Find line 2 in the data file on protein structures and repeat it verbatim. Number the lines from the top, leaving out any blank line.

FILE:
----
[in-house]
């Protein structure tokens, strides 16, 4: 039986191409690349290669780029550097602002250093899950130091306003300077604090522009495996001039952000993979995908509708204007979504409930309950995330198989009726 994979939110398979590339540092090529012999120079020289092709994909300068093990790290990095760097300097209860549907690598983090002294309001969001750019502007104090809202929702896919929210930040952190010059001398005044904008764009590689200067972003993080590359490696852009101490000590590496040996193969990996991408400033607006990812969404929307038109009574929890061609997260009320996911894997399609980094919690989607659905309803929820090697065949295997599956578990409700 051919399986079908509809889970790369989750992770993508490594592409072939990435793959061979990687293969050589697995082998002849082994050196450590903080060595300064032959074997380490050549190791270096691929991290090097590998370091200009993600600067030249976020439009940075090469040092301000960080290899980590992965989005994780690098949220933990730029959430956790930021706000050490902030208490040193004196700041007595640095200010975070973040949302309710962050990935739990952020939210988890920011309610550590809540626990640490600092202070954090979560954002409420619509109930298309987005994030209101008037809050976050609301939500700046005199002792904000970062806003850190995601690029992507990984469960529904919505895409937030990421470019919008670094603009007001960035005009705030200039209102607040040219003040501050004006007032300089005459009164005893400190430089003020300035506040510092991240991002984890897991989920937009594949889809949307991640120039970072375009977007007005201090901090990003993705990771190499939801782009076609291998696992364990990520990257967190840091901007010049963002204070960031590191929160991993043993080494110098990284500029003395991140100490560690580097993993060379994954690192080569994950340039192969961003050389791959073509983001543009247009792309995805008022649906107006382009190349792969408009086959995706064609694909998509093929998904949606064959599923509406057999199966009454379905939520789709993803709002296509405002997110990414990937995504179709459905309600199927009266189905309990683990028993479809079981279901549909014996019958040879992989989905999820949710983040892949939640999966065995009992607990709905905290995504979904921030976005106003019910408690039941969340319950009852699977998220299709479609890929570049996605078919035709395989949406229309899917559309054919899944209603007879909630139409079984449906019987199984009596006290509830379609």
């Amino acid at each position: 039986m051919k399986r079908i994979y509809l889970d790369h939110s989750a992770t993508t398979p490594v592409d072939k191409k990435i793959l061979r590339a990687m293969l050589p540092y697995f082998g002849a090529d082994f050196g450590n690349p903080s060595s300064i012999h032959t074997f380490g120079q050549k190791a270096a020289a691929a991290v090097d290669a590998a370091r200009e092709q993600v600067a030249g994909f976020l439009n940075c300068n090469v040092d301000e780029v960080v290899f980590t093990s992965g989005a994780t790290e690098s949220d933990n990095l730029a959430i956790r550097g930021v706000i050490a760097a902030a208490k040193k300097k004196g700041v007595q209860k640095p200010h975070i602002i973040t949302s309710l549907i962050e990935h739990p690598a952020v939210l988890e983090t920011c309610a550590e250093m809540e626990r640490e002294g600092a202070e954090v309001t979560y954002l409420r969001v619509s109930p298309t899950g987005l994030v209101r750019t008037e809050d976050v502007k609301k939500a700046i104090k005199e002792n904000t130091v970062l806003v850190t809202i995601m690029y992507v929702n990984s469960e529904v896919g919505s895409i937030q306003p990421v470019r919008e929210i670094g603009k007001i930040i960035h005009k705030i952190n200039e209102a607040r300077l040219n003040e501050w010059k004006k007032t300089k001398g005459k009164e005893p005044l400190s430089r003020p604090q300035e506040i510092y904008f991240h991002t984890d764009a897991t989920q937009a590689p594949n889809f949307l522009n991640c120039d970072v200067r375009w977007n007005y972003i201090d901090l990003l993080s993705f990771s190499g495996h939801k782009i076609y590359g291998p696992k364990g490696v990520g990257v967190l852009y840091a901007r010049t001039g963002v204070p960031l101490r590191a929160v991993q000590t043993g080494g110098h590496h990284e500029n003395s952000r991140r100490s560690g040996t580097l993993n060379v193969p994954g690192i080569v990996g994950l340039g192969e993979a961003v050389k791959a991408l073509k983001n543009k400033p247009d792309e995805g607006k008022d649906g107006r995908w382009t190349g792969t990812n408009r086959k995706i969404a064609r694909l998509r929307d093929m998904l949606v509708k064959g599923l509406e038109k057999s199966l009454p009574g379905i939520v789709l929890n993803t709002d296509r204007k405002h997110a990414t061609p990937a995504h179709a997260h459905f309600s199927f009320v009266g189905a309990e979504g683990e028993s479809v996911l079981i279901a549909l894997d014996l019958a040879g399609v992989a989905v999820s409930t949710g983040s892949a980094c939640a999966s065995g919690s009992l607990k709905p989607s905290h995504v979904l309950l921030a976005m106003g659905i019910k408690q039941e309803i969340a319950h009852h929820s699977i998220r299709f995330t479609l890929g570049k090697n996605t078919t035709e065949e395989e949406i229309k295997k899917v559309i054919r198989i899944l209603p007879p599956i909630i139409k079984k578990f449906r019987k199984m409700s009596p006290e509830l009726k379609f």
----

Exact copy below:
């Protein structure tokens, strides 16, 4: 039986191409690349290669780029550097602002250093899950130091306003300077604090522009495996001039952000993979995908509708204007979504409930309950995330198989009726 994979939110398979590339540092090529012999120079020289092709994909300068093990790290990095760097300097209860549907690598983090002294309001969001750019502007104090809202929702896919929210930040952190010059001398005044904008764009590689200067972003993080590359490696852009101490000590590496040996193969990996991408400033607006990812969404929307038109009574929890061609997260009320996911894997399609980094919690989607659905309803929820090697065949295997599956578990409700 051919399986079908509809889970790369989750992770993508490594592409072939990435793959061979990687293969050589697995082998002849082994050196450590903080060595300064032959074997380490050549190791270096691929991290090097590998370091200009993600600067030249976020439009940075090469040092301000960080290899980590992965989005994780690098949220933990730029959430956790930021706000050490902030208490040193004196700041007595640095200010975070973040949302309710962050990935739990952020939210988890920011309610550590809540626990640490600092202070954090979560954002409420619509109930298309987005994030209101008037809050976050609301939500700046005199002792904000970062806003850190995601690029992507990984469960529904919505895409937030990421470019919008670094603009007001960035005009705030200039209102607040040219003040501050004006007032300089005459009164005893400190430089003020300035506040510092991240991002984890897991989920937009594949889809949307991640120039970072375009977007007005201090901090990003993705990771190499939801782009076609291998696992364990990520990257967190840091901007010049963002204070960031590191929160991993043993080494110098990284500029003395991140100490560690580097993993060379994954690192080569994950340039192969961003050389791959073509983001543009247009792309995805008022649906107006382009190349792969408009086959995706064609694909998509093929998904949606064959599923509406057999199966009454379905939520789709993803709002296509405002997110990414990937995504179709459905309600199927009266189905309990683990028993479809079981279901549909014996019958040879992989989905999820949710983040892949939640999966065995009992607990709905905290995504979904921030976005106003019910408690039941969340319950009852699977998220299709479609890929570049996605078919035709395989949406229309899917559309054919899944209603007879909630139409079984449906019987199984009596006290509830379609």